Another thing that happened just a few years ago was that a longtime friend Stephanie Henning, became marketing director for Berklee College of Music. She gave me a call after she went to Boston, and said, “Hey, there’s a lot of people here who are real fans of your work, and we were wondering if you might have any interest in teaching online - something about game music and game audio…”

So I jumped on that to see what they were doing. During that time I learned Finale and Sibelius; I didn’t know those programs and it was becoming really important that I had those for my own work, so I took those classes and saw from the student perspective how valuable that was. That mirrored sort of what I was doing with Brad, right - you can photograph or video yourself, see others’ videos, other people doing things. It just helps you learn a lot quicker on a one-on-one basis.   It’s sort of a modern miracle of photo-education. I just love how fast people learn this way.  I think it’s the fast-track of learning, I don’t think there’s any wasted space, there’s no wasted time.  You get right in there and you learn something really fast and you can just apply it immediately.  It’s such an amazing experience.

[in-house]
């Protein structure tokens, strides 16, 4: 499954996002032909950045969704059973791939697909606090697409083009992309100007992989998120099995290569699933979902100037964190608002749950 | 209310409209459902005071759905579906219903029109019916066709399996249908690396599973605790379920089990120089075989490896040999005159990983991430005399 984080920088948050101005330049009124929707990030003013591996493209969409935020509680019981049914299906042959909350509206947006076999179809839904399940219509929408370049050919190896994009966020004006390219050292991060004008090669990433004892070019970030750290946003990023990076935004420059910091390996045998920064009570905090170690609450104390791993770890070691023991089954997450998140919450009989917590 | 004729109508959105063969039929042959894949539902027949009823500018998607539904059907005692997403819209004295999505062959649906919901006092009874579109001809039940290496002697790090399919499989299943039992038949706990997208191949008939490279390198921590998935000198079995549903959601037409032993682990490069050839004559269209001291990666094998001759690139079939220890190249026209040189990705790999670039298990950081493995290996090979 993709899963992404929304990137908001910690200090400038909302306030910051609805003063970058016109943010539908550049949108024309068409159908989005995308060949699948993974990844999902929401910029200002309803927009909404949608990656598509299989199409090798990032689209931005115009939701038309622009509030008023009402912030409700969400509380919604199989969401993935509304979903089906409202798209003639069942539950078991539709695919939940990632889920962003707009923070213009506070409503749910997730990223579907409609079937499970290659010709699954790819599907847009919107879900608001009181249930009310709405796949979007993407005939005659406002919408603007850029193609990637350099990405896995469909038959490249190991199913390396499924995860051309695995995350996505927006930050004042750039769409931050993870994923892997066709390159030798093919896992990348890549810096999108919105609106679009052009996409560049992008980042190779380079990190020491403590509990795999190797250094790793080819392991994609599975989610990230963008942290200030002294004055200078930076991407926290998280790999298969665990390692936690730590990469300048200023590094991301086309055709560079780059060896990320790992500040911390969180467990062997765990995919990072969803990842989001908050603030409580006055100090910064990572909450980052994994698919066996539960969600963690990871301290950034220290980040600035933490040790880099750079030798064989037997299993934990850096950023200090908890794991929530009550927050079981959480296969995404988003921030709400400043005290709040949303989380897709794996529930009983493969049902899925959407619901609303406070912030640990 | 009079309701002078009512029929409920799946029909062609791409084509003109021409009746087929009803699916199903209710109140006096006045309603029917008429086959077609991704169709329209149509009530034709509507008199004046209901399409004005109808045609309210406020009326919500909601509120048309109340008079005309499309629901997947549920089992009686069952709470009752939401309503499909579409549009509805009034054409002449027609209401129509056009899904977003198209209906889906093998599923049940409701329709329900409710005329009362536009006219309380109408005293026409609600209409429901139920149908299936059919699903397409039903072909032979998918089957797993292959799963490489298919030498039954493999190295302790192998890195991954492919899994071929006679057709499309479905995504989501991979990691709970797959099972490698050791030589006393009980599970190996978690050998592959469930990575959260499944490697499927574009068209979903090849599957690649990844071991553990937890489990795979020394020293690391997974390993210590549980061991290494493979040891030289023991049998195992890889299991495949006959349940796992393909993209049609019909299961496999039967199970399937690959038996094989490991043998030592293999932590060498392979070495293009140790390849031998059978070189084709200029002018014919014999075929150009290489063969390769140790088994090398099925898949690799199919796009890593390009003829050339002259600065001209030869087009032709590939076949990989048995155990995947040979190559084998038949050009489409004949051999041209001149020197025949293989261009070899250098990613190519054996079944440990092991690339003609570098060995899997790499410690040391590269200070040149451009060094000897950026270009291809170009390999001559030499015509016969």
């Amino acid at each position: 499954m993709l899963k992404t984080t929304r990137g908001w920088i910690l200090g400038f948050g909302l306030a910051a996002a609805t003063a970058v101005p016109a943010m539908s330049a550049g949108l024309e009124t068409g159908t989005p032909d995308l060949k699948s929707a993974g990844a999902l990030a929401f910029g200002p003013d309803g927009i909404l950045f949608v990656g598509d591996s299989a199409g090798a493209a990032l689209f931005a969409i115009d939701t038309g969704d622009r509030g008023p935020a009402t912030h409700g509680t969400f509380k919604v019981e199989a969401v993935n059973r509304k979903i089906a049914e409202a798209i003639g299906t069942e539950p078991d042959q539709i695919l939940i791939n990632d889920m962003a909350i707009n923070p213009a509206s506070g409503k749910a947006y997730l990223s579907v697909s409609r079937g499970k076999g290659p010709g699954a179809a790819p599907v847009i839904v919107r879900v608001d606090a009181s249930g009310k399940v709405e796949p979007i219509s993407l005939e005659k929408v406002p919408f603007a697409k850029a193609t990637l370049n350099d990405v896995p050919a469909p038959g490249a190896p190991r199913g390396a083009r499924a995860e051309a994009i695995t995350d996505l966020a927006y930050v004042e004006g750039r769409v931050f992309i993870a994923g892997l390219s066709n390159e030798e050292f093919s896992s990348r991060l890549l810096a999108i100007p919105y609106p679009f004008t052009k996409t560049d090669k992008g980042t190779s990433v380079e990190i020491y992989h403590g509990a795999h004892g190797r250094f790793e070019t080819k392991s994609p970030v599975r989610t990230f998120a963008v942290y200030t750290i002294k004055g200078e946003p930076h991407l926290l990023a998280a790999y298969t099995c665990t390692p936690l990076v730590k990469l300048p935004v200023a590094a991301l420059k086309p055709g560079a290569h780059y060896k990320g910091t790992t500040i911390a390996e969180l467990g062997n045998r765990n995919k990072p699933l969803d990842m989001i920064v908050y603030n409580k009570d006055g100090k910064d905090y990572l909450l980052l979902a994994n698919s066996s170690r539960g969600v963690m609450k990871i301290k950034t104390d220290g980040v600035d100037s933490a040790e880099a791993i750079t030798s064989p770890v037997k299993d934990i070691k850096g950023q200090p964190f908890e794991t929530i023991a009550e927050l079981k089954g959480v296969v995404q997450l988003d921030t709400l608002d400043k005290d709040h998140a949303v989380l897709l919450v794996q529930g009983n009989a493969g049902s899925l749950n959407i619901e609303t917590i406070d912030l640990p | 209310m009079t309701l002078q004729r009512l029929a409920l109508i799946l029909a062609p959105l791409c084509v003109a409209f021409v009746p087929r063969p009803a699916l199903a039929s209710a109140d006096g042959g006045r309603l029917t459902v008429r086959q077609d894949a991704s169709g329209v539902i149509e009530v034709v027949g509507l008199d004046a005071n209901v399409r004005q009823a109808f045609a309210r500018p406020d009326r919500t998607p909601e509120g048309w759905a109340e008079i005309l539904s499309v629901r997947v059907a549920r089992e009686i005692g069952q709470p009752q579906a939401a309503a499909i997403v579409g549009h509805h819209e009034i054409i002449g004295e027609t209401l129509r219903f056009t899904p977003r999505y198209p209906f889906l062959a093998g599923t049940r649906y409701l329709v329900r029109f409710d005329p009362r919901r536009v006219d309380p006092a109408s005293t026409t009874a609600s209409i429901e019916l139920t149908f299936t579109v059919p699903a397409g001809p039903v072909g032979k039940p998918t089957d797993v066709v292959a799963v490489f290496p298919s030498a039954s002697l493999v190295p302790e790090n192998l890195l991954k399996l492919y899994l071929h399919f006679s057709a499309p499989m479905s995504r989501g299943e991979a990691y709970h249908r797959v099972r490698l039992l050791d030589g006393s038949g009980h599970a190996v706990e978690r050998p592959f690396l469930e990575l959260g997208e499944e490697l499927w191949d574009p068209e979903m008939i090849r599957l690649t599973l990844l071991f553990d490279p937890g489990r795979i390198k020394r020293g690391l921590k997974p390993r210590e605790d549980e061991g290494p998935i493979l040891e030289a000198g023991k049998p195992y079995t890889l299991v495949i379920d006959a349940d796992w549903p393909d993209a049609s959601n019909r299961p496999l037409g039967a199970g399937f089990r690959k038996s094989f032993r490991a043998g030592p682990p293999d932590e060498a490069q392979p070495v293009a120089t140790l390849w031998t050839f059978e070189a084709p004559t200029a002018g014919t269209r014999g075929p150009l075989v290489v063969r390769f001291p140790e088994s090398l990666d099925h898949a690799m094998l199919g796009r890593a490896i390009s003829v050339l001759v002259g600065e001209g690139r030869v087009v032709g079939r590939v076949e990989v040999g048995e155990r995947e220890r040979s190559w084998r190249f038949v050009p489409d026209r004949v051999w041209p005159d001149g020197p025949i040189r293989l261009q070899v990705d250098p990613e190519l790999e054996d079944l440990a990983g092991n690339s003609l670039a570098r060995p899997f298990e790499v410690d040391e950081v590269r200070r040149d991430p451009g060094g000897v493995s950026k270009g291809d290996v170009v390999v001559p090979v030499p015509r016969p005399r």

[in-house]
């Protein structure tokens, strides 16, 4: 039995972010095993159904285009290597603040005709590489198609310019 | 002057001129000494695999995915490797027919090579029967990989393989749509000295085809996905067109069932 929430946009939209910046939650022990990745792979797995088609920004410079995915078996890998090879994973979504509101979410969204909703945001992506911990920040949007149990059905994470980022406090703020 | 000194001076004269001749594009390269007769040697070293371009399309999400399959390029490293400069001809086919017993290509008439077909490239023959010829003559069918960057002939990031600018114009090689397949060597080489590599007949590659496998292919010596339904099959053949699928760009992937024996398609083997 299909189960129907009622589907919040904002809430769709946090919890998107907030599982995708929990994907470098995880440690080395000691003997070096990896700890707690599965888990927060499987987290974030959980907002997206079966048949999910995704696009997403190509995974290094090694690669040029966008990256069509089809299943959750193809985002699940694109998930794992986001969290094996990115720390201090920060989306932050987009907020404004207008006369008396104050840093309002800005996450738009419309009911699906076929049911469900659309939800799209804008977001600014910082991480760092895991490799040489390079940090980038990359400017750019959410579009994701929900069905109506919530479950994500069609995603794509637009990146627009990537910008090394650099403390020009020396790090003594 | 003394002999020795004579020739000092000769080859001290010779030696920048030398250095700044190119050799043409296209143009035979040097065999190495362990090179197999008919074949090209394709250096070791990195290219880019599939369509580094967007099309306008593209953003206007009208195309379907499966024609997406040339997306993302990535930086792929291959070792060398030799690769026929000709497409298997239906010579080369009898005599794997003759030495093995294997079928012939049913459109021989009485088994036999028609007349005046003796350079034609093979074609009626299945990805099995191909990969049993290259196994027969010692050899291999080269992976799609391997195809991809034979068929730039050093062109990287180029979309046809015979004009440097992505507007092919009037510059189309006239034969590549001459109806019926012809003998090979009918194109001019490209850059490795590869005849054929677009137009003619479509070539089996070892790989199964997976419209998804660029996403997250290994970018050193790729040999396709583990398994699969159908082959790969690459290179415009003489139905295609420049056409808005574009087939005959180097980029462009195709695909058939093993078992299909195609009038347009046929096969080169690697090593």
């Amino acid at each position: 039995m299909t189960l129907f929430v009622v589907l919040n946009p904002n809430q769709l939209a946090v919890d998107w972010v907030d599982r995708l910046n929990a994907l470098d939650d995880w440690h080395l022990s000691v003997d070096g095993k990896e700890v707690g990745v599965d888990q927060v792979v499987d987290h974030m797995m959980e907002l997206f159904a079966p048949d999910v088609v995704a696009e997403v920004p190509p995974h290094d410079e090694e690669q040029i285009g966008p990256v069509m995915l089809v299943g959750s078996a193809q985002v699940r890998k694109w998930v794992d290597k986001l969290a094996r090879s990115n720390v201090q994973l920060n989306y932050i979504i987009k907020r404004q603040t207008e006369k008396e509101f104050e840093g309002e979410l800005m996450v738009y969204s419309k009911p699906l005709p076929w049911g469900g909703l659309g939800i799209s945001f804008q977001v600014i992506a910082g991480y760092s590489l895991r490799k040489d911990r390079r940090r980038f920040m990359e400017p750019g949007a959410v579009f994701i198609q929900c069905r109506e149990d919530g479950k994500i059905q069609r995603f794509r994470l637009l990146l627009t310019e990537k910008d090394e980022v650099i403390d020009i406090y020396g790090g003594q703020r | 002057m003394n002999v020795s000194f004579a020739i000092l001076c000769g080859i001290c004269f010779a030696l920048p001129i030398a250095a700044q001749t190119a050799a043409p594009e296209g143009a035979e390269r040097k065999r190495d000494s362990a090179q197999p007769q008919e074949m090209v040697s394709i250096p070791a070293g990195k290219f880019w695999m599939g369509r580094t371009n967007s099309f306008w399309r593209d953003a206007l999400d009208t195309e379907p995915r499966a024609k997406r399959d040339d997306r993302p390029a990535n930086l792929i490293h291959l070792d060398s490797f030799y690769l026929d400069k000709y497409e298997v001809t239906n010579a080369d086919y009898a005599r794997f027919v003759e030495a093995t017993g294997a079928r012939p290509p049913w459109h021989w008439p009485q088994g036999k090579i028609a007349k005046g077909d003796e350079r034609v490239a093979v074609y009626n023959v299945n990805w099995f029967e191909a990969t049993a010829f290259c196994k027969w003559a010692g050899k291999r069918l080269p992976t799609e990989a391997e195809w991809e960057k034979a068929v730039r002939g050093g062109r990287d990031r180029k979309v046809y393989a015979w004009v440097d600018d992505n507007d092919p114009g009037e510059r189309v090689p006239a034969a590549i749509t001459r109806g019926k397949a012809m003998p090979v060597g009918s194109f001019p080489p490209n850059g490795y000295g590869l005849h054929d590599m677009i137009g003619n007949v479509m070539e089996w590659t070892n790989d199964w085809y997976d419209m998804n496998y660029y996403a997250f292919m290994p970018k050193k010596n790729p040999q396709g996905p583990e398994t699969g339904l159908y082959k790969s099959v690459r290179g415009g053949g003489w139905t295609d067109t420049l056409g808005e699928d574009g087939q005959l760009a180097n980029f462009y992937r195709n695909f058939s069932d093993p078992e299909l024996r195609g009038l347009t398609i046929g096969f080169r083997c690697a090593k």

Everything is going through a Renaissance right now, and I’m very, very positive on what the ZOEN is doing, and I really dig it.  Especially the fact that you can actually play and hear each other over the Internet - that’s a real revelation. That’s something Berklee doesn’t have.

Phil:  Jack, you’ve so many great experiences—what would you say you love the most about what you do?